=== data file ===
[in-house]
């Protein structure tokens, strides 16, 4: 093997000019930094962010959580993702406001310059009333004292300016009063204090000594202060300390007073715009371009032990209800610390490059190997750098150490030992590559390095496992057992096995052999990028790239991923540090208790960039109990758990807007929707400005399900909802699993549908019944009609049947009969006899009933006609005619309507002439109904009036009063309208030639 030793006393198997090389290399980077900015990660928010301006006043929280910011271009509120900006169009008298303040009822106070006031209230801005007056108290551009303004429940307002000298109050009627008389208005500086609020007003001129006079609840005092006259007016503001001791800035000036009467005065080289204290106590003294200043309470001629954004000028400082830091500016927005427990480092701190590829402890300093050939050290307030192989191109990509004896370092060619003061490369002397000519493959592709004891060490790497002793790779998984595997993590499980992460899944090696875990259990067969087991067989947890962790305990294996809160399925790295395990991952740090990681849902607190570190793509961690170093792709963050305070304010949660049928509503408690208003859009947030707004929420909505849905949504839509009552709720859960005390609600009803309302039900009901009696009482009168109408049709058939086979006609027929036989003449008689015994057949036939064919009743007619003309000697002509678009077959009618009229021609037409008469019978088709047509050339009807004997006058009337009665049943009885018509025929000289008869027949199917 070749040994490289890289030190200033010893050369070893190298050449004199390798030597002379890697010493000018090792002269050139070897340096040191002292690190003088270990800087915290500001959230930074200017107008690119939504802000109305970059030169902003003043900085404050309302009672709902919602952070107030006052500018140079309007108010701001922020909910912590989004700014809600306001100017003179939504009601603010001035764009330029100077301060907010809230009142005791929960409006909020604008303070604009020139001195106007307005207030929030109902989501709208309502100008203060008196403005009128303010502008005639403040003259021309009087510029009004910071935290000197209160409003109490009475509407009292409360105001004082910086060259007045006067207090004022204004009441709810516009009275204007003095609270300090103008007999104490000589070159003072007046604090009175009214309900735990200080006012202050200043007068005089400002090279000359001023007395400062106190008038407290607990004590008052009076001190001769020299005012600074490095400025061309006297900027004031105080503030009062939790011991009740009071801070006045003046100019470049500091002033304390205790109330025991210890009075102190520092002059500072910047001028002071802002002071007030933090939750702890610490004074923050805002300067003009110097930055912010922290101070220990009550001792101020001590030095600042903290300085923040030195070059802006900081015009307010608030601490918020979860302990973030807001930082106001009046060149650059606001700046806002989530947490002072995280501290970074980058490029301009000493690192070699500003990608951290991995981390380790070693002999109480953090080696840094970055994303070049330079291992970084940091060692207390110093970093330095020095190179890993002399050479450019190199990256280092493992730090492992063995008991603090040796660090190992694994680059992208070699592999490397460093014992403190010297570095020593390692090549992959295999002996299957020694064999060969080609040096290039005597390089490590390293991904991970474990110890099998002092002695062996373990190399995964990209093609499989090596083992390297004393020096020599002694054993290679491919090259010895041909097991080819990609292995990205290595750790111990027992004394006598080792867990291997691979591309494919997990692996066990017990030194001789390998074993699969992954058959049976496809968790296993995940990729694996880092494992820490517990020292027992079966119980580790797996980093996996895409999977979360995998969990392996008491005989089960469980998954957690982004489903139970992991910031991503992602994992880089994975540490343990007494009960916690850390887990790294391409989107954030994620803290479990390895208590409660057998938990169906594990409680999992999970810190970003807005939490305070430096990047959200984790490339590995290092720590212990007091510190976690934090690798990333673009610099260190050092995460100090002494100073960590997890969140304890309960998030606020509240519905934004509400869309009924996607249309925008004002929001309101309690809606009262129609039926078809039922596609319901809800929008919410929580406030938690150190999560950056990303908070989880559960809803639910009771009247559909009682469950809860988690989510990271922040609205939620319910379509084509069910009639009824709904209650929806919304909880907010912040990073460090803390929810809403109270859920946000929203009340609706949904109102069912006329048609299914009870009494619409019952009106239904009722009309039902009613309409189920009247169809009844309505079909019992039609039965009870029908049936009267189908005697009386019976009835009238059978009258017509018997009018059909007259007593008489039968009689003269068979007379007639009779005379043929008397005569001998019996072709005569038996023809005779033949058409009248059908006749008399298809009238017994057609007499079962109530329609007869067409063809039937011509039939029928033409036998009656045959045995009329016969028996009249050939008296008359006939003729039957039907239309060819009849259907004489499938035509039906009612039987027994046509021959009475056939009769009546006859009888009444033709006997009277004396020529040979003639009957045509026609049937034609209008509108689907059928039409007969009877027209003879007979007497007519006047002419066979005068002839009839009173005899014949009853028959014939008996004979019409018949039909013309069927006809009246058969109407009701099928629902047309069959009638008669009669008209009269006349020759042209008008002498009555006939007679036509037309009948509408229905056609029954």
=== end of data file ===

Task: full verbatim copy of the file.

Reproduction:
[in-house]
């Protein structure tokens, strides 16, 4: 093997000019930094962010959580993702406001310059009333004292300016009063204090000594202060300390007073715009371009032990209800610390490059190997750098150490030992590559390095496992057992096995052999990028790239991923540090208790960039109990758990807007929707400005399900909802699993549908019944009609049947009969006899009933006609005619309507002439109904009036009063309208030639 030793006393198997090389290399980077900015990660928010301006006043929280910011271009509120900006169009008298303040009822106070006031209230801005007056108290551009303004429940307002000298109050009627008389208005500086609020007003001129006079609840005092006259007016503001001791800035000036009467005065080289204290106590003294200043309470001629954004000028400082830091500016927005427990480092701190590829402890300093050939050290307030192989191109990509004896370092060619003061490369002397000519493959592709004891060490790497002793790779998984595997993590499980992460899944090696875990259990067969087991067989947890962790305990294996809160399925790295395990991952740090990681849902607190570190793509961690170093792709963050305070304010949660049928509503408690208003859009947030707004929420909505849905949504839509009552709720859960005390609600009803309302039900009901009696009482009168109408049709058939086979006609027929036989003449008689015994057949036939064919009743007619003309000697002509678009077959009618009229021609037409008469019978088709047509050339009807004997006058009337009665049943009885018509025929000289008869027949199917 070749040994490289890289030190200033010893050369070893190298050449004199390798030597002379890697010493000018090792002269050139070897340096040191002292690190003088270990800087915290500001959230930074200017107008690119939504802000109305970059030169902003003043900085404050309302009672709902919602952070107030006052500018140079309007108010701001922020909910912590989004700014809600306001100017003179939504009601603010001035764009330029100077301060907010809230009142005791929960409006909020604008303070604009020139001195106007307005207030929030109902989501709208309502100008203060008196403005009128303010502008005639403040003259021309009087510029009004910071935290000197209160409003109490009475509407009292409360105001004082910086060259007045006067207090004022204004009441709810516009009275204007003095609270300090103008007999104490000589070159003072007046604090009175009214309900735990200080006012202050200043007068005089400002090279000359001023007395400062106190008038407290607990004590008052009076001190001769020299005012600074490095400025061309006297900027004031105080503030009062939790011991009740009071801070006045003046100019470049500091002033304390205790109330025991210890009075102190520092002059500072910047001028002071802002002071007030933090939750702890610490004074923050805002300067003009110097930055912010922290101070220990009550001792101020001590030095600042903290300085923040030195070059802006900081015009307010608030601490918020979860302990973030807001930082106001009046060149650059606001700046806002989530947490002072995280501290970074980058490029301009000493690192070699500003990608951290991995981390380790070693002999109480953090080696840094970055994303070049330079291992970084940091060692207390110093970093330095020095190179890993002399050479450019190199990256280092493992730090492992063995008991603090040796660090190992694994680059992208070699592999490397460093014992403190010297570095020593390692090549992959295999002996299957020694064999060969080609040096290039005597390089490590390293991904991970474990110890099998002092002695062996373990190399995964990209093609499989090596083992390297004393020096020599002694054993290679491919090259010895041909097991080819990609292995990205290595750790111990027992004394006598080792867990291997691979591309494919997990692996066990017990030194001789390998074993699969992954058959049976496809968790296993995940990729694996880092494992820490517990020292027992079966119980580790797996980093996996895409999977979360995998969990392996008491005989089960469980998954957690982004489903139970992991910031991503992602994992880089994975540490343990007494009960916690850390887990790294391409989107954030994620803290479990390895208590409660057998938990169906594990409680999992999970810190970003807005939490305070430096990047959200984790490339590995290092720590212990007091510190976690934090690798990333673009610099260190050092995460100090002494100073960590997890969140304890309960998030606020509240519905934004509400869309009924996607249309925008004002929001309101309690809606009262129609039926078809039922596609319901809800929008919410929580406030938690150190999560950056990303908070989880559960809803639910009771009247559909009682469950809860988690989510990271922040609205939620319910379509084509069910009639009824709904209650929806919304909880907010912040990073460090803390929810809403109270859920946000929203009340609706949904109102069912006329048609299914009870009494619409019952009106239904009722009309039902009613309409189920009247169809009844309505079909019992039609039965009870029908049936009267189908005697009386019976009835009238059978009258017509018997009018059909007259007593008489039968009689003269068979007379007639009779005379043929008397005569001998019996072709005569038996023809005779033949058409009248059908006749008399298809009238017994057609007499079962109530329609007869067409063809039937011509039939029928033409036998009656045959045995009329016969028996009249050939008296008359006939003729039957039907239309060819009849259907004489499938035509039906009612039987027994046509021959009475056939009769009546006859009888009444033709006997009277004396020529040979003639009957045509026609049937034609209008509108689907059928039409007969009877027209003879007979007497007519006047002419066979005068002839009839009173005899014949009853028959014939008996004979019409018949039909013309069927006809009246058969109407009701099928629902047309069959009638008669009669008209009269006349020759042209008008002498009555006939007679036509037309009948509408229905056609029954």